Some therapists have offered professional advice via e-mail, or by text messaging, but this eliminates the nuances of meaning communicated by the sound of one’s voice, limiting communications even further. In addition, email and texting are unencrypted and can be easily intercepted, thereby eliminating the privacy and confidentiality of communication between patient and counselor or therapist. This obviously could make matters worse for the patient and it is an ethical violation for a psychologist to communicate in a way that does not ensure privacy.

Conclusions, Research, Clinical Trials and Future Developments
In this rapidly evolving electronic age it is indeed tempting to use internet communication for counseling online. However, professional ethical standards require us to make sure that we are doing something that has been proven to be helpful, and above all, something that will not harm our patients.

Research methods testing the effectiveness of new methods of treatment cannot keep up with the technology, and require time to assess the outcome of new methods. Some possible research approaches could be based upon the use of “clinical trials.” This approach is used in medicine to conduct research on new methods of treatment. Such trials can be used only when all proven forms of treatment have been exhausted. It would be reasonable to apply the same standard to counseling online or psychotherapy online.

One clinical trial research possibility would be to provide such services only to people who live in isolated communities that do not have psychologists or counselors available. Another clinical trial might be to provide such services to military personal in combat zones where face to face treatment is not available. In these cases we would not be running the ethical risk of providing sub-standard professional services when proven methods of service are available.

Monday, June 28, 2010


For More Information Visit my Website at WWW.PSYCHOLOGYDOC.COM

Disclaimer: It is possible for a psychologist to analyze someone only by working with him personally as a patient. For this reason, my comments about public or historical figures are intended only as illustrations of general psychological principles that apply to the human condition and an expression of how one psychologist views the world.

In my last Blog, I discussed the concept of the “agitator in the factory being a man in rebellion against his father.” This same concept could be applied to the interaction between President Obama and General Stanley McChrystal, a sequence of events that was exhaustively reported in the news.

Military authority could be described, psychologically as being based upon a powerful and rigid system of paternalistic control by higher ranked individuals over lower ranked individuals. This is the usual structure that is found in military organizations throughout history.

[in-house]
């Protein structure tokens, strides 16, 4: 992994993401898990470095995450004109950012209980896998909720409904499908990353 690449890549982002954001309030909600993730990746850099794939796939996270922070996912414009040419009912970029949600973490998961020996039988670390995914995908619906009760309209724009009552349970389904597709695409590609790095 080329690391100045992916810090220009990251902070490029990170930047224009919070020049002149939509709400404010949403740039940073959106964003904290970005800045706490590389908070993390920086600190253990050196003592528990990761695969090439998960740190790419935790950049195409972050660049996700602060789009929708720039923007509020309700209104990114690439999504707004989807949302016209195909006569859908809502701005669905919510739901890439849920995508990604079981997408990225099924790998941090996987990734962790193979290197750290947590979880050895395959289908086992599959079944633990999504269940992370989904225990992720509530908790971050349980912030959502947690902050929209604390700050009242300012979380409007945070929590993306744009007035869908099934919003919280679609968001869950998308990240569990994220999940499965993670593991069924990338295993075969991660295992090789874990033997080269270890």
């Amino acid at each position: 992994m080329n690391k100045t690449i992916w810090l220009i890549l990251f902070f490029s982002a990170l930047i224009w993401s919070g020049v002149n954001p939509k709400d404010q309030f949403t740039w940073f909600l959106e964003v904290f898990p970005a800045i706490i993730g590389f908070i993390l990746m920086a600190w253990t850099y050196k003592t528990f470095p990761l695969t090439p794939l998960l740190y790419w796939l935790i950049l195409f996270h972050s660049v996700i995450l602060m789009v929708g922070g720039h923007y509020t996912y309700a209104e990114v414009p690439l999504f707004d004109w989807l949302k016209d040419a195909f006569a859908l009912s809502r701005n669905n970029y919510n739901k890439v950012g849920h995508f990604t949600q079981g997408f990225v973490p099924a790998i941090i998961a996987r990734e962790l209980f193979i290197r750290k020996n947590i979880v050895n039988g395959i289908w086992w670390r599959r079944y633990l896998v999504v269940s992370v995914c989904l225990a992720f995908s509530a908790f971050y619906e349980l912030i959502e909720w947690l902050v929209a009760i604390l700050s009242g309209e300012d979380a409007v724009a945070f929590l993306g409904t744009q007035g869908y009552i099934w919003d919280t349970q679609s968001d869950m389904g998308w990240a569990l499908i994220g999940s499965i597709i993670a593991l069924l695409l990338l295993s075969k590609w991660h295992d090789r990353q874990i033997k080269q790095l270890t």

The relationship between the President of the United States, and Generals of the U.S. Military is clearly structured in military terms of authority, command and control.

I was drafted for military service when I was a graduate student in psychology at UCLA. I clearly remember that we were asked, in basic training, to name our Commander-in-Chief. None of us knew the answer, but I assumed that it was some high ranking army general on base at Fort Ord, or some member of the Joint Chiefs of Staff in Washington D.C. I was astonished to discover that the President of the United States was in fact the Commander-in-Chief of all of the U.S. Armed Forces. This explicit specification reflects the determination of the Founding Fathers to establish firm civilian control over the military.

General Stanley McChrystal was called on the carpet by President Obama, and ultimately ousted from his command because of his failure to respect this quintessential American principle of complete military respect for civilian authority.

Article 88 of the Uniform Code of Military Justice is titled: “Contempt Toward Officials” It states: “Any commissioned officer who uses contemptuous words against the President, the Vice President, Congress, the Secretary of Defense, the Secretary of a military department, the Secretary of Transportation, or the Governor or legislature of any State, Territory, Commonwealth, or possession in which he is on duty or present shall be punished as a court-martial may direct.”

Certainly we know that General McChrystal, like any officer of the U.S. military is aware of this rule, which is a specific application of the general rule that requires all enlisted men or officers of lower rank to respect the authority of higher ranking officers.

So why would he make such public verbal blunders as “Bite me” for Biden, etc? I know nothing at all about General McChrystal’s personal background and would not presume to “analyze” his personality based upon news reports. But a psychologist would say that such a foolish lapse of judgment in such a bright, accomplished, successful and knowledgeable military man is unexpected, to say the least.